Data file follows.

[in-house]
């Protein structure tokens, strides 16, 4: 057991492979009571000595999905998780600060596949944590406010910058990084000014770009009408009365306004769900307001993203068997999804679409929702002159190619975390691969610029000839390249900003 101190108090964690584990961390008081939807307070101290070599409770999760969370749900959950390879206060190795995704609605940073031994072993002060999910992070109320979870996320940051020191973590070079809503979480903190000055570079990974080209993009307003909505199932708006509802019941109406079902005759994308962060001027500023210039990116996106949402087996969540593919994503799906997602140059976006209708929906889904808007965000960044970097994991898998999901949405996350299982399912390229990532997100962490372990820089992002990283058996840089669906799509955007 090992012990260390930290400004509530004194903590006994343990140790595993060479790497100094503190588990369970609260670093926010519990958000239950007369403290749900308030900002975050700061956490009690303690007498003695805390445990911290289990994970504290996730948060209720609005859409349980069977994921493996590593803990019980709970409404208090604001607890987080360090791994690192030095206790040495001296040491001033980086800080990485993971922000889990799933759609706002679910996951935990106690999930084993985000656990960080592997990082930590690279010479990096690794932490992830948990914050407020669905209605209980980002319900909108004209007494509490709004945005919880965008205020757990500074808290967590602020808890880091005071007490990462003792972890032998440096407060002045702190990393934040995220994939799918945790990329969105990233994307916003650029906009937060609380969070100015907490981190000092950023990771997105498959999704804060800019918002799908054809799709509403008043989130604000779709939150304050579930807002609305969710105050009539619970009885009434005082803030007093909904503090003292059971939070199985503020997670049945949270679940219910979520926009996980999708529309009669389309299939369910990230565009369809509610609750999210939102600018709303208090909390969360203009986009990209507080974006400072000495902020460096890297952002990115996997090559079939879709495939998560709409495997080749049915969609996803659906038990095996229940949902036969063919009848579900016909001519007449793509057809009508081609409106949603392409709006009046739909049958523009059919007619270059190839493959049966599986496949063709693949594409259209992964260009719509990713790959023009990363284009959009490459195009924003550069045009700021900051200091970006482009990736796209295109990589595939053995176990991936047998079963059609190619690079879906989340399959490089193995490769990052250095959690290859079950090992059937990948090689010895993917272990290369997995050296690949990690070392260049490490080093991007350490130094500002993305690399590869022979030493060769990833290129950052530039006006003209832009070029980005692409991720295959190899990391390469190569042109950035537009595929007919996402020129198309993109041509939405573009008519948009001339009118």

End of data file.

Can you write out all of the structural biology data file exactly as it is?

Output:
[in-house]
């Protein structure tokens, strides 16, 4: 057991492979009571000595999905998780600060596949944590406010910058990084000014770009009408009365306004769900307001993203068997999804679409929702002159190619975390691969610029000839390249900003 101190108090964690584990961390008081939807307070101290070599409770999760969370749900959950390879206060190795995704609605940073031994072993002060999910992070109320979870996320940051020191973590070079809503979480903190000055570079990974080209993009307003909505199932708006509802019941109406079902005759994308962060001027500023210039990116996106949402087996969540593919994503799906997602140059976006209708929906889904808007965000960044970097994991898998999901949405996350299982399912390229990532997100962490372990820089992002990283058996840089669906799509955007 090992012990260390930290400004509530004194903590006994343990140790595993060479790497100094503190588990369970609260670093926010519990958000239950007369403290749900308030900002975050700061956490009690303690007498003695805390445990911290289990994970504290996730948060209720609005859409349980069977994921493996590593803990019980709970409404208090604001607890987080360090791994690192030095206790040495001296040491001033980086800080990485993971922000889990799933759609706002679910996951935990106690999930084993985000656990960080592997990082930590690279010479990096690794932490992830948990914050407020669905209605209980980002319900909108004209007494509490709004945005919880965008205020757990500074808290967590602020808890880091005071007490990462003792972890032998440096407060002045702190990393934040995220994939799918945790990329969105990233994307916003650029906009937060609380969070100015907490981190000092950023990771997105498959999704804060800019918002799908054809799709509403008043989130604000779709939150304050579930807002609305969710105050009539619970009885009434005082803030007093909904503090003292059971939070199985503020997670049945949270679940219910979520926009996980999708529309009669389309299939369910990230565009369809509610609750999210939102600018709303208090909390969360203009986009990209507080974006400072000495902020460096890297952002990115996997090559079939879709495939998560709409495997080749049915969609996803659906038990095996229940949902036969063919009848579900016909001519007449793509057809009508081609409106949603392409709006009046739909049958523009059919007619270059190839493959049966599986496949063709693949594409259209992964260009719509990713790959023009990363284009959009490459195009924003550069045009700021900051200091970006482009990736796209295109990589595939053995176990991936047998079963059609190619690079879906989340399959490089193995490769990052250095959690290859079950090992059937990948090689010895993917272990290369997995050296690949990690070392260049490490080093991007350490130094500002993305690399590869022979030493060769990833290129950052530039006006003209832009070029980005692409991720295959190899990391390469190569042109950035537009595929007919996402020129198309993109041509939405573009008519948009001339009118």